I am drinking rum with a ghost. He’s sitting over there with all my memories beside him. He wrote the soundtrack to my life and now he’s gone. Now he’s just a ghost, a phantom. A collection of sounds and images, words and memories. But the real artist that he was has gone.
All humans, with the exceptions of a tiny minority with disorders of sexual development (DSDs) or Intersex, are either male or female. So there are two sexes.
We are not tilapia, frogs or molluscs, and these sexes are fixed for life. Sex can never be changed. The nonsense that biological sex has no basis in reality and can be changed from male to female is just that, nonsense. It derives from Post-Modernism; a rotten, toxic ideology. But that means we must explain the phenomenon of transsexualism, and to do that we’ll focus on the form found in Luzon in the Philippines, the bakla.
The explanation hinges on the critical difference between sex and gender. These are not the same.
It’s a striking thought that civilisation evolved here on Earth only 7,000 years ago. Since then, humans have achieved many really incredible things. But even in terms of our own—mostly unwritten—history, 7,000 years is almost insignificant; it’s less than 4 % of the time Homo sapiens, the storytelling ape, has existed.
Transwomen in the Philippines are classified locally as ‘gay’. The specific word used might be ‘bakla’, ‘beki’, ‘bayot’, ‘bading’ or any one of several others, depending on location and dialect.
Here, ‘gay’ does not mean what it does in the West. It means you are male but not a man; that you have ‘green blood’. You are an unmasculine male. In Luzon, the most popular local term is ‘bakla’. Their lifestyle is called ‘kabaklaan’.
Dr Peggy Reeves Sanday is best known for her work amongst a tribal people called the Minangkabau who live in Indonesia. They are also called the Urang Padang and are the largest ethnic group on the island of Sumatra, whose traditional homeland is the west-central highlands. While these are notionally Muslim, they actually follow what is locally called an ‘adat’ which is a tribal set of beliefs, permitted under the local form of Islam. There are many of these.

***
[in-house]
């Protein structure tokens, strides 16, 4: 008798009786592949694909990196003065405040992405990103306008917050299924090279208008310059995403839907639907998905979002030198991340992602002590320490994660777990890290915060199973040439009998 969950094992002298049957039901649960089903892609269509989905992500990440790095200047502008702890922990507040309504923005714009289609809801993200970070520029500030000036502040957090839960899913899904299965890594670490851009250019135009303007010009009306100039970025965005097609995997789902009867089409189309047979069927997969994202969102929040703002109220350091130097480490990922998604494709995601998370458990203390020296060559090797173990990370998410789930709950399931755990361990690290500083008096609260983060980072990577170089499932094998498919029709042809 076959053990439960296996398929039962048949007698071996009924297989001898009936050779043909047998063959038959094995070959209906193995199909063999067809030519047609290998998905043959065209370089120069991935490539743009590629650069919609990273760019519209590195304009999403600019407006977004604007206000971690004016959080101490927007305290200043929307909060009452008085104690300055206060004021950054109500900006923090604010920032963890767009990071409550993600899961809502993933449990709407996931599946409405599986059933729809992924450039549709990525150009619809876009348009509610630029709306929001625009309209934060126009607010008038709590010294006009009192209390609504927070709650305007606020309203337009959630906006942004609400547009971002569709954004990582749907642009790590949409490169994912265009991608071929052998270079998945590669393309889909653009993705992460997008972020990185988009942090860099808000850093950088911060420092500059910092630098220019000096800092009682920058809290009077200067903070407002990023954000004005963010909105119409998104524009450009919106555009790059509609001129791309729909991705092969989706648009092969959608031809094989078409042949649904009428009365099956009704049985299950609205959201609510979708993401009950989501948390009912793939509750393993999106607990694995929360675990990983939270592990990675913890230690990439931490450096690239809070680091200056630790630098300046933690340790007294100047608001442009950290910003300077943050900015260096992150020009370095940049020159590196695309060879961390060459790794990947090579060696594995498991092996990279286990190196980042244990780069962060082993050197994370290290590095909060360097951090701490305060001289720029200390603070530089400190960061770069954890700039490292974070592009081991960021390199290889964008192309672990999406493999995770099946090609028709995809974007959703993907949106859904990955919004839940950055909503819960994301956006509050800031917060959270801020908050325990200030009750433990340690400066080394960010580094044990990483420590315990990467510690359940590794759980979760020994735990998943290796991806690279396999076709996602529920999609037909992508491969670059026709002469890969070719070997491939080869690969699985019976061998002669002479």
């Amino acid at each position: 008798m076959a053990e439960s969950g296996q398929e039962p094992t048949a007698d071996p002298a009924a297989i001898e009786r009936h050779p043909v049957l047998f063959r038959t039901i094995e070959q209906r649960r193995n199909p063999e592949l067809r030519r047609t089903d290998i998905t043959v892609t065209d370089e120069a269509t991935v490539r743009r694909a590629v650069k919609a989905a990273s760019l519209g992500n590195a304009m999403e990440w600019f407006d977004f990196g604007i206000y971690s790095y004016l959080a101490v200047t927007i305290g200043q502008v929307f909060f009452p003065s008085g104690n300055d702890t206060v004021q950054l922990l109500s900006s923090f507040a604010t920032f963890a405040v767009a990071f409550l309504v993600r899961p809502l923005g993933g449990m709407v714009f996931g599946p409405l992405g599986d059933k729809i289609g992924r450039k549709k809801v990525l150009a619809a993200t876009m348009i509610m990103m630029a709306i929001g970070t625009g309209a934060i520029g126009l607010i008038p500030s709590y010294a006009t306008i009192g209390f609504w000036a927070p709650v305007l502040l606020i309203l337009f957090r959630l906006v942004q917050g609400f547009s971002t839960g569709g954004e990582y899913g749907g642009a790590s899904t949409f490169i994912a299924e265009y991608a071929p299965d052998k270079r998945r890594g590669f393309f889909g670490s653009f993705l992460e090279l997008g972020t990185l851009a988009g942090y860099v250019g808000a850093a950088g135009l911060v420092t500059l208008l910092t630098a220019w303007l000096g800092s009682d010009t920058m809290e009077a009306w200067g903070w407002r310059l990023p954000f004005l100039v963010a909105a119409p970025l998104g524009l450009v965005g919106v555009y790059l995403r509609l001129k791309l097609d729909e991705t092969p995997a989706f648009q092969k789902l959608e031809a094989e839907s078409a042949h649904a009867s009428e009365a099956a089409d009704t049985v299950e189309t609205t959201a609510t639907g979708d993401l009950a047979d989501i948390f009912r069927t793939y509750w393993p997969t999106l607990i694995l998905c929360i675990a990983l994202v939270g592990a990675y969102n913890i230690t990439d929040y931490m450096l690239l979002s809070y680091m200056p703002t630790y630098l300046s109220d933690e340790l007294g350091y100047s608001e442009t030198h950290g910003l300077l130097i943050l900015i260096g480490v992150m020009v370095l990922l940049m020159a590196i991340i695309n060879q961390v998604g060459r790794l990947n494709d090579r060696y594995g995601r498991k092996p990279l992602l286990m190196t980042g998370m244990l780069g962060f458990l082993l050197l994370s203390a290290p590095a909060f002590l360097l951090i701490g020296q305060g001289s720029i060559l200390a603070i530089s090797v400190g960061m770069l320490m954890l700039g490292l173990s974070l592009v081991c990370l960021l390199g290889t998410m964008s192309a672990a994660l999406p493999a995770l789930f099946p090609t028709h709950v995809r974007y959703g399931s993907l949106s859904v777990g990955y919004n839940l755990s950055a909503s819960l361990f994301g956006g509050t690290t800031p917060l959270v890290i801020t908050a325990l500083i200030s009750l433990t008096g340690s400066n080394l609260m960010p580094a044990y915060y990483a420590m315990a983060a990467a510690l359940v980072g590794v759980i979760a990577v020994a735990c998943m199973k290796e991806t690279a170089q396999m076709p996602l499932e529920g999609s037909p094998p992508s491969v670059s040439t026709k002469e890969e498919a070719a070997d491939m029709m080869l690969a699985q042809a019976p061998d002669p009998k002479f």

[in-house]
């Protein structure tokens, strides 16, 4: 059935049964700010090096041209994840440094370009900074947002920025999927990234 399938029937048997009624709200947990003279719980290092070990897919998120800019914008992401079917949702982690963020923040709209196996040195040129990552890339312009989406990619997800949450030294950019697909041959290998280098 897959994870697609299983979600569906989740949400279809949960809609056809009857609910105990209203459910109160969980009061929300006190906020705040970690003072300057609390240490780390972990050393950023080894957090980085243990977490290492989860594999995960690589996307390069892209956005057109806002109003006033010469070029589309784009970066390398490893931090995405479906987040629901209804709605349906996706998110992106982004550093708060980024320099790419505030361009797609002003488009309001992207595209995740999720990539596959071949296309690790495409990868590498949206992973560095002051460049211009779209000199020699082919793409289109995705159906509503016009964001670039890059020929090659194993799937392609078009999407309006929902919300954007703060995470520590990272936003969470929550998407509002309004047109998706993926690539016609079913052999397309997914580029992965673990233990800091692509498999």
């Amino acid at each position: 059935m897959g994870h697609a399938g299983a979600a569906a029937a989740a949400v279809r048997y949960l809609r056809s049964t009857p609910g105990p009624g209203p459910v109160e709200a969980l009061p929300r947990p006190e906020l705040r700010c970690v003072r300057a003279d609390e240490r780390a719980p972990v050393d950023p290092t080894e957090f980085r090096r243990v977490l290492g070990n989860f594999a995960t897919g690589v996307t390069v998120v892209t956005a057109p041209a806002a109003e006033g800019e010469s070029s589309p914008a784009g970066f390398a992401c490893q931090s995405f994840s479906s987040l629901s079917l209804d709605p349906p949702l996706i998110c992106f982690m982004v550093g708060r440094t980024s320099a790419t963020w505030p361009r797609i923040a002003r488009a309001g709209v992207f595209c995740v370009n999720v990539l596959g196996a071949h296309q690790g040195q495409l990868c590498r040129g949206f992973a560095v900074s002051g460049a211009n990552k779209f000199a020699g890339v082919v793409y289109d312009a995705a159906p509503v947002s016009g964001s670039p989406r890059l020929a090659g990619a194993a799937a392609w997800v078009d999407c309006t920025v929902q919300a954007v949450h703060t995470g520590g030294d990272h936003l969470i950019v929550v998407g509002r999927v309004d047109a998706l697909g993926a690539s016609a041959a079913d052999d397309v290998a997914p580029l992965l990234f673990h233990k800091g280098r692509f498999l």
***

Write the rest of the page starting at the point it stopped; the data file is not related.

“Mounds, Long-barrows, Cairns, Cursus, Dolmens, Standing stones, mark-stones, Stone circles, Henges, Water-markers (moats, ponds, springs, fords, wells), Castle, Beacon-hills, Churches, Cross-roads, Notches in hills,”
Ley lines were invented by an Englishman called Alfred Watkins, who had spent much time cycling around the countryside near his home. In 1925, he wrote a book called The Old Straight Track, in which he described a revelation he’d had while looking at a map of Herefordshire four years earlier. He had suddenly seen a network of straight lines that connected points of human activity., like those in his quote above.
Contemporary gallery art is a very expensive, publicly-funded white elephant, a crutch of the elite. To call today’s art education, which feeds the galleries with an unending supply of this visual tripe, a catastrophic disaster, would be an understatement. It’s time we stopped pandering to its promoters.
Today we live in a West where multiculturalism has all but made us forget that Post-Renaissance European culture is what shaped the world. Everywhere, people learn English. In India, Urdu is dying because students are taught in English.
Yet language is not alone amongst our triumphs. Alongside our technological and scientific prowess there is another pillar of our culture: our art.
Male non-homosexual gender dysphoria is being provoked by deliberate cultural stimuli that denigrate men and masculinity and promote women and femininity. Something is causing an uptick in it; while non-homosexual GD in women is actually increasing faster and in many ways is more worrying, there is still an unprecedented increase in the male form, AGP. This is the result of fifty years of feminism.
Some researchers have suggested that there might be an innate cause for AGP, but the characteristics of the condition do not support this. Non-homosexual Gender Dysphoria (GD) in males, otherwise known as autogynephilia or AGP, shows absolutely no consistency, especially in the modern context, where we see it as much broader than the original ‘fetishist masturbation as a woman’ model envisioned by Blanchard.
Last week I visited Bataan, here in the Philippines, for the first time. I was amazed by the scenery, which is remarkable; beautiful mountains, beaches and sea views, amongst everything else. What a richness this country has! Anyway, the highlight of the tour was when an old friend suggested going to Las Casas de Acuzar at Bagac.
Bagac is south of Olongapo on Subic Bay and is accessible by bus. Once again, the scenery en route is spectacular.
I was expecting a beach and maybe a nice old village — my friend and guide, Belgie, said ‘There are old houses’. I wasn’t even slightly prepared for what I saw.